Sandwich: This was a means to an end, as the closest train station to Richborough, below. I was not expecting to like it so much, although I did consider eating a sandwich here, just so I could say I did. It turned out to be quite historic and cute, though. I wouldn't seek it out as a destination, but it did surprise me.

Richborough: I came here for the Roman Fort, which is one of the larger Roman sites in Britain. It's a two-mile walk from the Sandwich train station, and there are worse ways to spend a hazy morning than walking along a little country road sided with wild blueberry and blackberry bushes. Was it worth the walk? Probably only if you are really into the Romans. Of all the Roman-related sites in Britain I've visited, Bath is still the most extensive and intact, and in the same town as so many other lovely things.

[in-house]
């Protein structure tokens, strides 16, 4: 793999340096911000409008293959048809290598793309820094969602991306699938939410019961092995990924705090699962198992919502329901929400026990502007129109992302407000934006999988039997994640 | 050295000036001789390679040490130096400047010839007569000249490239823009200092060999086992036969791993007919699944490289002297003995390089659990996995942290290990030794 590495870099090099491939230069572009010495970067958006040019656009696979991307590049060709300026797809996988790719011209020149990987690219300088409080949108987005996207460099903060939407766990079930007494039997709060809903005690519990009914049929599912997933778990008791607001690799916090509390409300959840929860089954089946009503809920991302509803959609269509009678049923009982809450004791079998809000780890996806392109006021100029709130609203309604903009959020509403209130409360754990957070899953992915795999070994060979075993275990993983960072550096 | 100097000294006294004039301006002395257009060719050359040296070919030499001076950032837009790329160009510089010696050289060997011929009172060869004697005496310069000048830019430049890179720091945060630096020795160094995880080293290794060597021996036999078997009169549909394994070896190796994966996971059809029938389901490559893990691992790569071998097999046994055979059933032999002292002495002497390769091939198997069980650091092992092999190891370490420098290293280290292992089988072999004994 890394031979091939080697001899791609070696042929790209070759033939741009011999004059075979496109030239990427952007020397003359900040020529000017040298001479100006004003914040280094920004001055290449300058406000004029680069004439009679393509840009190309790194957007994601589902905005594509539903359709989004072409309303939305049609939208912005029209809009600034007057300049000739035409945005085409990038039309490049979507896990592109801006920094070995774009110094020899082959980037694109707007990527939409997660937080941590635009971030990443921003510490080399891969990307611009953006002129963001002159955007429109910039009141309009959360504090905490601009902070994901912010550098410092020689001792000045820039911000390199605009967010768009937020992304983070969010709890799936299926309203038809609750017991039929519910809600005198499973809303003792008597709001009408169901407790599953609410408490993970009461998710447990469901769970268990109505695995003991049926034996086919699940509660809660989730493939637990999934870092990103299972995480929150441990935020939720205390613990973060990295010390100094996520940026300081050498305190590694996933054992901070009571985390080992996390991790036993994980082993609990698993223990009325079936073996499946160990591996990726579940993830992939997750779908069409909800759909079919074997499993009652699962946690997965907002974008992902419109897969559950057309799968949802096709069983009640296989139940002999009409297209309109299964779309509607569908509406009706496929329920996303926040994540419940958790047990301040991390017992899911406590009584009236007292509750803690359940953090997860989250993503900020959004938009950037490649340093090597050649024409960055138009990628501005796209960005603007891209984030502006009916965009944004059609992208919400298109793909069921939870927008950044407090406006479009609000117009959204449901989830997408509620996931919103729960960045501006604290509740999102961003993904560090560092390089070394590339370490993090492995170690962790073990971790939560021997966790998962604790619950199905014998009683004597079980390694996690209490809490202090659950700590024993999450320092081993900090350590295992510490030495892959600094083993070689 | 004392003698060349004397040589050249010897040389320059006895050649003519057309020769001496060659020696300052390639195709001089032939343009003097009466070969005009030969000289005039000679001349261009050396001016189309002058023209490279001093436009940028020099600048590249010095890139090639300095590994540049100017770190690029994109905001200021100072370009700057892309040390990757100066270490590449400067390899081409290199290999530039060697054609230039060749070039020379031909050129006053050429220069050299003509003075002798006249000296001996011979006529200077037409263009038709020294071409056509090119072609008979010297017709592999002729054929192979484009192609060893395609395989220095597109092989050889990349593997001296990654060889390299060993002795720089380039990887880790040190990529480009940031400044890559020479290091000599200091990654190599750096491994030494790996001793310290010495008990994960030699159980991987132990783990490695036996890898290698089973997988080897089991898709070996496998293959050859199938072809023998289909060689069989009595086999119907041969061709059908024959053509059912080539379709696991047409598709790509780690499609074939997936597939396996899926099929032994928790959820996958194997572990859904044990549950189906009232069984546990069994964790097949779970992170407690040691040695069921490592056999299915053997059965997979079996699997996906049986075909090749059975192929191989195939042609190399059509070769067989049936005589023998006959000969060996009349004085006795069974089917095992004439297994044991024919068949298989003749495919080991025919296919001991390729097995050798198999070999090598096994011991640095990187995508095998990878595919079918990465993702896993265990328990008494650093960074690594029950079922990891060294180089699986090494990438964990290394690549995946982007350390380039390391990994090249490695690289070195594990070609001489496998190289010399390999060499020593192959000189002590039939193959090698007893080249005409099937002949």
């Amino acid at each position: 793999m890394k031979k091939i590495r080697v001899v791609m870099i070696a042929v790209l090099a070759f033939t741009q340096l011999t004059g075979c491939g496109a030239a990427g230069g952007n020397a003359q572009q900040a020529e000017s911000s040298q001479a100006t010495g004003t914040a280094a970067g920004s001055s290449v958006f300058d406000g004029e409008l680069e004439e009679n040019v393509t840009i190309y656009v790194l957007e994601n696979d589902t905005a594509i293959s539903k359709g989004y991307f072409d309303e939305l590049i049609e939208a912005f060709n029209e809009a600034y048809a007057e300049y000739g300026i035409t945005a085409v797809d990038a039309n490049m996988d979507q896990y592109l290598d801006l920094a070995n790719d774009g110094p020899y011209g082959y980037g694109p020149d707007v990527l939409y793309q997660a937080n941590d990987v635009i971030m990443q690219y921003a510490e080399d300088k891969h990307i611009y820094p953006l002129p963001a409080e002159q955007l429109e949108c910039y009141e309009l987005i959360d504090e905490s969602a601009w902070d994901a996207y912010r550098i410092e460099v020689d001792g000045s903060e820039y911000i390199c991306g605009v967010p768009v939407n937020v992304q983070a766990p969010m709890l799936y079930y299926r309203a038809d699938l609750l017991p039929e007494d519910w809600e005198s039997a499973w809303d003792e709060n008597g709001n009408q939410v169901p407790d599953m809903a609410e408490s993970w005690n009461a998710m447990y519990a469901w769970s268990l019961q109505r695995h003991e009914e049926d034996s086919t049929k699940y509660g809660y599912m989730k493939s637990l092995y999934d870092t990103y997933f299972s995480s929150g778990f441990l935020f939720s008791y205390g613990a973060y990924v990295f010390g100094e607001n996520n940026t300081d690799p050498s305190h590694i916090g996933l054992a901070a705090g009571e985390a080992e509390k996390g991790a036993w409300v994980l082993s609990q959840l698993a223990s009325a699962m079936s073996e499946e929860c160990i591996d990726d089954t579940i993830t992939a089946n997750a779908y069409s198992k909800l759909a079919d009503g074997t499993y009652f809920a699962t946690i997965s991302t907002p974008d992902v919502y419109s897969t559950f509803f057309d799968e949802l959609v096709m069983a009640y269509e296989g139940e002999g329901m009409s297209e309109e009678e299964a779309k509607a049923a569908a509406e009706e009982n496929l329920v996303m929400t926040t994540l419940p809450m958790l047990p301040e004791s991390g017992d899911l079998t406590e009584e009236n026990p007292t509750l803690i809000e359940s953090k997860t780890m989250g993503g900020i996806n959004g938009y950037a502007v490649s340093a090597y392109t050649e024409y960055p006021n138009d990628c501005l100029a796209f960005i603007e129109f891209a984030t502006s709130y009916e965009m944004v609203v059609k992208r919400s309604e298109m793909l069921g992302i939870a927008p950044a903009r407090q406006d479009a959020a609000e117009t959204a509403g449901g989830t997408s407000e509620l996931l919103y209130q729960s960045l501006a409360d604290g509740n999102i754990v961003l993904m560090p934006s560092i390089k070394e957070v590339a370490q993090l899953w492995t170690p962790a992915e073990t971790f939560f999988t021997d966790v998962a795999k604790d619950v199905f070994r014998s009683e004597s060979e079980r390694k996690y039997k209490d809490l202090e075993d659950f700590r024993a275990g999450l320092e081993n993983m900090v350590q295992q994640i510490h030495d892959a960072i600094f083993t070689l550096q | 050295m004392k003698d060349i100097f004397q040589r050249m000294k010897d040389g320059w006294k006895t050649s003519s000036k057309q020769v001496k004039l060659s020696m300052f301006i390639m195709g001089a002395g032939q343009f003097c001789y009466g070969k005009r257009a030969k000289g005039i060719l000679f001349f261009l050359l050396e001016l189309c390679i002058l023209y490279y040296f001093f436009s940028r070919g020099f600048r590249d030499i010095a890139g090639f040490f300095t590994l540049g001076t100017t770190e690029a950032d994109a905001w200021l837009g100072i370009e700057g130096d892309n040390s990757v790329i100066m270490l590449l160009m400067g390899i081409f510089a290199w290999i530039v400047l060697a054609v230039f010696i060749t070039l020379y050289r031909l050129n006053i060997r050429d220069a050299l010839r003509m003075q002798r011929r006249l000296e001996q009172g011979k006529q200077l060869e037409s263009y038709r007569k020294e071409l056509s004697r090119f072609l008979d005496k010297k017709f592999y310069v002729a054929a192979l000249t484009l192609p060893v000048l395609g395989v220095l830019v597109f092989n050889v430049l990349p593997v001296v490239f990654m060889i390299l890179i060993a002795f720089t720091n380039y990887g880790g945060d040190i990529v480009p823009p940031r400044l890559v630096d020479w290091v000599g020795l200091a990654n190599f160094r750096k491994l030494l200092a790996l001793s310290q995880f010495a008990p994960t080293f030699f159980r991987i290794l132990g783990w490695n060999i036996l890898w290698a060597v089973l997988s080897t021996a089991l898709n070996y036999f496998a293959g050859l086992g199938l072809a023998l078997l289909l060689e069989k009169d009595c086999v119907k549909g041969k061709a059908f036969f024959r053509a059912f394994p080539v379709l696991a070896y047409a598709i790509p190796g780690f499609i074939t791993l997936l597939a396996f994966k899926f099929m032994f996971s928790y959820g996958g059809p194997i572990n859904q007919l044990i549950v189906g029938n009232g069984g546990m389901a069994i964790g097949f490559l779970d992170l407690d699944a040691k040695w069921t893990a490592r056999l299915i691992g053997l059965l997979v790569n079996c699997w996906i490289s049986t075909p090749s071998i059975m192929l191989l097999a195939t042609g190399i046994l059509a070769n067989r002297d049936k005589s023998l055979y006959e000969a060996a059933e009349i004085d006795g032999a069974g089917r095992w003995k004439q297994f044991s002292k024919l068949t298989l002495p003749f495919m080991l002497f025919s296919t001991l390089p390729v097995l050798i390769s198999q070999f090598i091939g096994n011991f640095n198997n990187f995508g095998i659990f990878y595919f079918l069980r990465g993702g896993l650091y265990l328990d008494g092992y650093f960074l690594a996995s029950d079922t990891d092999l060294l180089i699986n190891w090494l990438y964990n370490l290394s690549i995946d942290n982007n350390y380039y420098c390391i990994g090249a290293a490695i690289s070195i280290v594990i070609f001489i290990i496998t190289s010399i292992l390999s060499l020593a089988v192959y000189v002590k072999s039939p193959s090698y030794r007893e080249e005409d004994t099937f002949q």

Deal: It's not Lyme Regis, but it was easily the prettiest seaside town I visited on this trip. I came here after the Roman fort four-mile round-trip walk, and was very pleasantly surprised by it, and suddenly felt very compelled to sit by the seaside and drink ale and eat fish and chips. When one is seized by such a compulsion, it's best just to go with it, so I did, and it was indeed quite enjoyable (yes, that's a Shepherd Neame pub there). Afterwards I had a little walk around Deal Castle, which was built by Henry VIII. After Dover Castle, I probably could have skipped this one, but I had purchased an English Heritage Overseas Visitor pass, so I was cool with a quick little walk around, since I wasn't paying separately for it. I don't usually go for the passes, but this one was actually fantastic, and probably paid for itself two if not three times over on this trip.